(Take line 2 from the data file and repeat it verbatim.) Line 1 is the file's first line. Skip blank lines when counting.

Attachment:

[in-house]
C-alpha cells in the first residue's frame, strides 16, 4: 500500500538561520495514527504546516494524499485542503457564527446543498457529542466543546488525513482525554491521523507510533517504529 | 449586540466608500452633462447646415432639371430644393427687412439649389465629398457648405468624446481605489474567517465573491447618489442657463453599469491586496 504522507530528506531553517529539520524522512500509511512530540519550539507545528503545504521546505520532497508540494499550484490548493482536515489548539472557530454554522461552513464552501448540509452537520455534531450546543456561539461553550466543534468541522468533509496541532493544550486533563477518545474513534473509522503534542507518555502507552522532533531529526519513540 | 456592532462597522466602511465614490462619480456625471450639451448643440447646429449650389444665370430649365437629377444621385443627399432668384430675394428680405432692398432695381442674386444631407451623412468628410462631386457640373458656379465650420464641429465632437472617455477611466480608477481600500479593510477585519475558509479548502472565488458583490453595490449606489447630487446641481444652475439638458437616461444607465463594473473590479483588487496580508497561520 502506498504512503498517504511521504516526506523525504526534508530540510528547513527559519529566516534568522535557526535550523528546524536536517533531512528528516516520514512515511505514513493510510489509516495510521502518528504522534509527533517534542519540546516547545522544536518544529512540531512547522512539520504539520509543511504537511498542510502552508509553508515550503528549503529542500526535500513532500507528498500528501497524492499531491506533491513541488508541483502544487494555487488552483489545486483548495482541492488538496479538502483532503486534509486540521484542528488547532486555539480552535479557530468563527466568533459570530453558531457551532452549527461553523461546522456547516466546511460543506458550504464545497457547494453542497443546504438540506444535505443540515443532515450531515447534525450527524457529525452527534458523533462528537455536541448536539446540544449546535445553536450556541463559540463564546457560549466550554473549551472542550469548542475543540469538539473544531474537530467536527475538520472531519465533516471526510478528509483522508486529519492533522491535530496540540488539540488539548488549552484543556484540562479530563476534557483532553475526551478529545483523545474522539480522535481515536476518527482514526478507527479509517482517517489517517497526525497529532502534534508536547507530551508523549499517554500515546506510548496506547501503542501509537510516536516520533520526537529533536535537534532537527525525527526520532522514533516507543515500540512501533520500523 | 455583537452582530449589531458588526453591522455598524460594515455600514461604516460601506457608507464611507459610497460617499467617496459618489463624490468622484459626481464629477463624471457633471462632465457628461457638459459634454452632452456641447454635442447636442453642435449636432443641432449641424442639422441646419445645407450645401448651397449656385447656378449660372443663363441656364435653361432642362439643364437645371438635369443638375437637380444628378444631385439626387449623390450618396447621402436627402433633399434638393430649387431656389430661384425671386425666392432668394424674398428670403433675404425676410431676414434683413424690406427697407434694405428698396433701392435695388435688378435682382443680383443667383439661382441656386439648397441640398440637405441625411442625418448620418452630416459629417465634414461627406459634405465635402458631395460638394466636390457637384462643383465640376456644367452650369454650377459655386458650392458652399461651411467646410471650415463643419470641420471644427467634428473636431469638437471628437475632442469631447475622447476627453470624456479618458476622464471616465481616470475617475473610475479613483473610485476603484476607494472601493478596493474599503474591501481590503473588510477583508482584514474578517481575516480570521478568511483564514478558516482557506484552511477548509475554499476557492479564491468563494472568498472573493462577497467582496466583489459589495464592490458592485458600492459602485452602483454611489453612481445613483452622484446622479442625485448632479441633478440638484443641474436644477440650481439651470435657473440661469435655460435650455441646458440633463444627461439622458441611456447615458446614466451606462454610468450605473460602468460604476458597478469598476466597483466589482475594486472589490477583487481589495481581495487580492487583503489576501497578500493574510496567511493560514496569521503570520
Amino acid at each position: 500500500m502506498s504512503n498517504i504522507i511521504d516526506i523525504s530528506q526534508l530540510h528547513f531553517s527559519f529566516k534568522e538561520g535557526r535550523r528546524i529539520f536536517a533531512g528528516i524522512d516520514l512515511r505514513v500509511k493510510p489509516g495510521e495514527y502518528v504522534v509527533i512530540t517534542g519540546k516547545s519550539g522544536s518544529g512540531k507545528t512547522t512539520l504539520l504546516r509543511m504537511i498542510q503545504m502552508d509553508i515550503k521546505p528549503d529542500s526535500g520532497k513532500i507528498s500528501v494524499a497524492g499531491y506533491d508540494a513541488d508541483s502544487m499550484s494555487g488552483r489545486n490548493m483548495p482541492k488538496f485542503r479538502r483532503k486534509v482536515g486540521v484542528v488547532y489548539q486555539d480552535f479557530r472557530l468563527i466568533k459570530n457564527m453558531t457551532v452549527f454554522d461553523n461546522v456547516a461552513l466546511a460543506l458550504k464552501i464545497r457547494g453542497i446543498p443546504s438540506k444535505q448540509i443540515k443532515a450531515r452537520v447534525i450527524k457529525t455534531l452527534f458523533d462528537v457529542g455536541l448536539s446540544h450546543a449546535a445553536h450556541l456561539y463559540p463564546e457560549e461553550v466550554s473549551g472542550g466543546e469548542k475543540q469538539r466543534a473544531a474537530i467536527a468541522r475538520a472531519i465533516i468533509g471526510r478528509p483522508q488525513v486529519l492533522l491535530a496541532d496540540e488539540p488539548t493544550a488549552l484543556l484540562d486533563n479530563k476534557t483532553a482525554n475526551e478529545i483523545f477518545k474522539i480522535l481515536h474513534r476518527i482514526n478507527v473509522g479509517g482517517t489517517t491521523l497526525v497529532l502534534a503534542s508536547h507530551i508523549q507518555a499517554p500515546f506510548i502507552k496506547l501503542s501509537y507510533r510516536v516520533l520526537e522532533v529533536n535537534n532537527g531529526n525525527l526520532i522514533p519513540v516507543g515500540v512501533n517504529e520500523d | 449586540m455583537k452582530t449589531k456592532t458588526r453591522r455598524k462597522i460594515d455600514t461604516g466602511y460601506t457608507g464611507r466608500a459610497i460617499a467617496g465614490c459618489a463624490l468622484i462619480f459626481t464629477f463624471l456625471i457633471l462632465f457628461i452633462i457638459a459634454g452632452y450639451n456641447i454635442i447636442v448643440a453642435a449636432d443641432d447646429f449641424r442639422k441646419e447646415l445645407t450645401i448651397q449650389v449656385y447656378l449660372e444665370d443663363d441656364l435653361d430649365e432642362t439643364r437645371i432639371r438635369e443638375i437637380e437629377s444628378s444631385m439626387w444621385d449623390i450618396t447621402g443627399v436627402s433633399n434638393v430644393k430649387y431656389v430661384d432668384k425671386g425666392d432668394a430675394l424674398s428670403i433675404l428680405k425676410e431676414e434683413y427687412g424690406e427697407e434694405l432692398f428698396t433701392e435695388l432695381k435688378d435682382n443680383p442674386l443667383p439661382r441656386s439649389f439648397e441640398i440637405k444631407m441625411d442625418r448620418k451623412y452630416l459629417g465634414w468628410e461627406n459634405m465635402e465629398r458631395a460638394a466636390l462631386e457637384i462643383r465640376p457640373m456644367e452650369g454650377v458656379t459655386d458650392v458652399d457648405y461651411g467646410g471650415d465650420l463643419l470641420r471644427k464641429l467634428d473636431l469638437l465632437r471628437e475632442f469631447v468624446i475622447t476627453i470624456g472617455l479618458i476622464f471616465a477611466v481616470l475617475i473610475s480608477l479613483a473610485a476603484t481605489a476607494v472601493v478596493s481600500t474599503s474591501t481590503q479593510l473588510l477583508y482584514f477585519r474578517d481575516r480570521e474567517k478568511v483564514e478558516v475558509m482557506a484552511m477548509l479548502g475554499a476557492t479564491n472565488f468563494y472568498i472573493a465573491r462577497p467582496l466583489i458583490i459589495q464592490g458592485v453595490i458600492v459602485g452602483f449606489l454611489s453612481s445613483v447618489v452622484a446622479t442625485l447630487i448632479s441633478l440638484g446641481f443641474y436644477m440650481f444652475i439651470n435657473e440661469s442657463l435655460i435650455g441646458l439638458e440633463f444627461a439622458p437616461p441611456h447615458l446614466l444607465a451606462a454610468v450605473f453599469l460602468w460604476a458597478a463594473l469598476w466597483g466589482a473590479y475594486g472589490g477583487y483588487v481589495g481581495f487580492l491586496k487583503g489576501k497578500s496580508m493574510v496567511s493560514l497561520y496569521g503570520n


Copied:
C-alpha cells in the first residue's frame, strides 16, 4: 500500500538561520495514527504546516494524499485542503457564527446543498457529542466543546488525513482525554491521523507510533517504529 | 449586540466608500452633462447646415432639371430644393427687412439649389465629398457648405468624446481605489474567517465573491447618489442657463453599469491586496 504522507530528506531553517529539520524522512500509511512530540519550539507545528503545504521546505520532497508540494499550484490548493482536515489548539472557530454554522461552513464552501448540509452537520455534531450546543456561539461553550466543534468541522468533509496541532493544550486533563477518545474513534473509522503534542507518555502507552522532533531529526519513540 | 456592532462597522466602511465614490462619480456625471450639451448643440447646429449650389444665370430649365437629377444621385443627399432668384430675394428680405432692398432695381442674386444631407451623412468628410462631386457640373458656379465650420464641429465632437472617455477611466480608477481600500479593510477585519475558509479548502472565488458583490453595490449606489447630487446641481444652475439638458437616461444607465463594473473590479483588487496580508497561520 502506498504512503498517504511521504516526506523525504526534508530540510528547513527559519529566516534568522535557526535550523528546524536536517533531512528528516516520514512515511505514513493510510489509516495510521502518528504522534509527533517534542519540546516547545522544536518544529512540531512547522512539520504539520509543511504537511498542510502552508509553508515550503528549503529542500526535500513532500507528498500528501497524492499531491506533491513541488508541483502544487494555487488552483489545486483548495482541492488538496479538502483532503486534509486540521484542528488547532486555539480552535479557530468563527466568533459570530453558531457551532452549527461553523461546522456547516466546511460543506458550504464545497457547494453542497443546504438540506444535505443540515443532515450531515447534525450527524457529525452527534458523533462528537455536541448536539446540544449546535445553536450556541463559540463564546457560549466550554473549551472542550469548542475543540469538539473544531474537530467536527475538520472531519465533516471526510478528509483522508486529519492533522491535530496540540488539540488539548488549552484543556484540562479530563476534557483532553475526551478529545483523545474522539480522535481515536476518527482514526478507527479509517482517517489517517497526525497529532502534534508536547507530551508523549499517554500515546506510548496506547501503542501509537510516536516520533520526537529533536535537534532537527525525527526520532522514533516507543515500540512501533520500523 | 455583537452582530449589531458588526453591522455598524460594515455600514461604516460601506457608507464611507459610497460617499467617496459618489463624490468622484459626481464629477463624471457633471462632465457628461457638459459634454452632452456641447454635442447636442453642435449636432443641432449641424442639422441646419445645407450645401448651397449656385447656378449660372443663363441656364435653361432642362439643364437645371438635369443638375437637380444628378444631385439626387449623390450618396447621402436627402433633399434638393430649387431656389430661384425671386425666392432668394424674398428670403433675404425676410431676414434683413424690406427697407434694405428698396433701392435695388435688378435682382443680383443667383439661382441656386439648397441640398440637405441625411442625418448620418452630416459629417465634414461627406459634405465635402458631395460638394466636390457637384462643383465640376456644367452650369454650377459655386458650392458652399461651411467646410471650415463643419470641420471644427467634428473636431469638437471628437475632442469631447475622447476627453470624456479618458476622464471616465481616470475617475473610475479613483473610485476603484476607494472601493478596493474599503474591501481590503473588510477583508482584514474578517481575516480570521478568511483564514478558516482557506484552511477548509475554499476557492479564491468563494472568498472573493462577497467582496466583489459589495464592490458592485458600492459602485452602483454611489453612481445613483452622484446622479442625485448632479441633478440638484443641474436644477440650481439651470435657473440661469435655460435650455441646458440633463444627461439622458441611456447615458446614466451606462454610468450605473460602468460604476458597478469598476466597483466589482475594486472589490477583487481589495481581495487580492487583503489576501497578500493574510496567511493560514496569521503570520